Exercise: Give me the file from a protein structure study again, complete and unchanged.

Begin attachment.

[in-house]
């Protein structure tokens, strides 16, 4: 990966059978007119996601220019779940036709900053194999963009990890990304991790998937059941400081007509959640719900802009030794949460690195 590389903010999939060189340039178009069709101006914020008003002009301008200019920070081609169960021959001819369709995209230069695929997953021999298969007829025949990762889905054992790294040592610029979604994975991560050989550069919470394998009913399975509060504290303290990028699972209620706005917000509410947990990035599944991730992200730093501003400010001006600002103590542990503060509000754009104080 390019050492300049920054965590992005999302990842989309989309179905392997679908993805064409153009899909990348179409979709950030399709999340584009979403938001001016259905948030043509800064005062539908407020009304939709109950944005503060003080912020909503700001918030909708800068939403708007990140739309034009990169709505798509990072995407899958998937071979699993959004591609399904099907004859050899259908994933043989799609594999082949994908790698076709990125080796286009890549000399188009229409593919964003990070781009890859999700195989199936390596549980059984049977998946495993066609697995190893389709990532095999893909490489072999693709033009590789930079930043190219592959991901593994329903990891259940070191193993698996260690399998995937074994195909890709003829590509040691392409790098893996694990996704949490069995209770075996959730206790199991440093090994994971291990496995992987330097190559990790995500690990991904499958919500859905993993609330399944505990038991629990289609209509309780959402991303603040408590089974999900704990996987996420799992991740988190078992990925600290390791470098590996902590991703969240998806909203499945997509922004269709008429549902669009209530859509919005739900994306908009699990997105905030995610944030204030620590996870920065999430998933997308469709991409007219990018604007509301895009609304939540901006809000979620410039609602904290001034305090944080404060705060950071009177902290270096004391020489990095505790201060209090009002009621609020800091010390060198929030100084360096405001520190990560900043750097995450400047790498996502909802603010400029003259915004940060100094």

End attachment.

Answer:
[in-house]
């Protein structure tokens, strides 16, 4: 990966059978007119996601220019779940036709900053194999963009990890990304991790998937059941400081007509959640719900802009030794949460690195 590389903010999939060189340039178009069709101006914020008003002009301008200019920070081609169960021959001819369709995209230069695929997953021999298969007829025949990762889905054992790294040592610029979604994975991560050989550069919470394998009913399975509060504290303290990028699972209620706005917000509410947990990035599944991730992200730093501003400010001006600002103590542990503060509000754009104080 390019050492300049920054965590992005999302990842989309989309179905392997679908993805064409153009899909990348179409979709950030399709999340584009979403938001001016259905948030043509800064005062539908407020009304939709109950944005503060003080912020909503700001918030909708800068939403708007990140739309034009990169709505798509990072995407899958998937071979699993959004591609399904099907004859050899259908994933043989799609594999082949994908790698076709990125080796286009890549000399188009229409593919964003990070781009890859999700195989199936390596549980059984049977998946495993066609697995190893389709990532095999893909490489072999693709033009590789930079930043190219592959991901593994329903990891259940070191193993698996260690399998995937074994195909890709003829590509040691392409790098893996694990996704949490069995209770075996959730206790199991440093090994994971291990496995992987330097190559990790995500690990991904499958919500859905993993609330399944505990038991629990289609209509309780959402991303603040408590089974999900704990996987996420799992991740988190078992990925600290390791470098590996902590991703969240998806909203499945997509922004269709008429549902669009209530859509919005739900994306908009699990997105905030995610944030204030620590996870920065999430998933997308469709991409007219990018604007509301895009609304939540901006809000979620410039609602904290001034305090944080404060705060950071009177902290270096004391020489990095505790201060209090009002009621609020800091010390060198929030100084360096405001520190990560900043750097995450400047790498996502909802603010400029003259915004940060100094």